Price fixing is an agreement among competitors to raise, fix, or otherwise maintain the price at which their goods or services are sold. It is not necessary that the competitors agree to charge exactly the same price, or that every competitor in a given industry join the conspiracy. Price fixing can take many forms, and any agreement that restricts price competition violates the law. In many cases, participants in a price-fixing conspiracy also establish some type of policing mechanism to make sure that everyone adheres to the agreement. http://www.justice.gov/atr/public/guidelines/211578.htm
 
So, for obvious reasons, we won’t get into how much YOU should charge, but we can encourage you to at least review where you are in relation to others in your area using the resources that are available. 
 
Knowing what ALL doctors, not just chiropractors, are charging in your area is just a good business practice to make sure you maximize your income when possible. You could be charging less and getting paid less than everyone around you and never know it. There are several resources to assist you in finding out the fees in your immediate area. You’ll want to use these resources to help you determine your ACTUAL fee.  More about what your ACTUAL fee is in a few minutes.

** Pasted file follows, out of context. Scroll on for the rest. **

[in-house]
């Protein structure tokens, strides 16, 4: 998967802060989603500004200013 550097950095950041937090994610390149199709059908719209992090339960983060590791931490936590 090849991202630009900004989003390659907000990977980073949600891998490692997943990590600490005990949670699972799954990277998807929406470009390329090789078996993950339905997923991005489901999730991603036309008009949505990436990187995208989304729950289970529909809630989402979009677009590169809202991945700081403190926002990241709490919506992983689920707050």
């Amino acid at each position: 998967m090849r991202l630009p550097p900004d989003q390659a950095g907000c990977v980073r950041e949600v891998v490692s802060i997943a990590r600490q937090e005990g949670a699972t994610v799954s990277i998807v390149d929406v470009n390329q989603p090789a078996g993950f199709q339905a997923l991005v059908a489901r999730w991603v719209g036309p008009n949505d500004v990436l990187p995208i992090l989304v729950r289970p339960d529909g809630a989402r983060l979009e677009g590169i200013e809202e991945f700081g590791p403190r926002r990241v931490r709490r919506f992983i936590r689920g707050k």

So, How Many Different Types of Fees Can You Name?  
Here is a sample list from the National Association of Heath Underwriters to get you started! 
  • Actual Fee – What you actually charge for a service.  (Typically your “highest fee”, also known as “my normal fee” or “what I would like to get paid”!) 
  • UCR fee schedule – Charges of health care providers that are consistent with charges from similar providers for identical or similar services in a given locale.
  • Global Fees – Negotiated fees that are all-inclusive (one fee is paid for the entire range of services provided for a specific episode or episode of care.)
  • Negotiated Fees – Managed care plans and providers mutually agree on set fees for each service. This negotiated rate is usually based on services defined by the Current Procedural Terminology (CPT) codes, generally at a discount from what the provider would usually charge. Providers cannot charge more than this fee.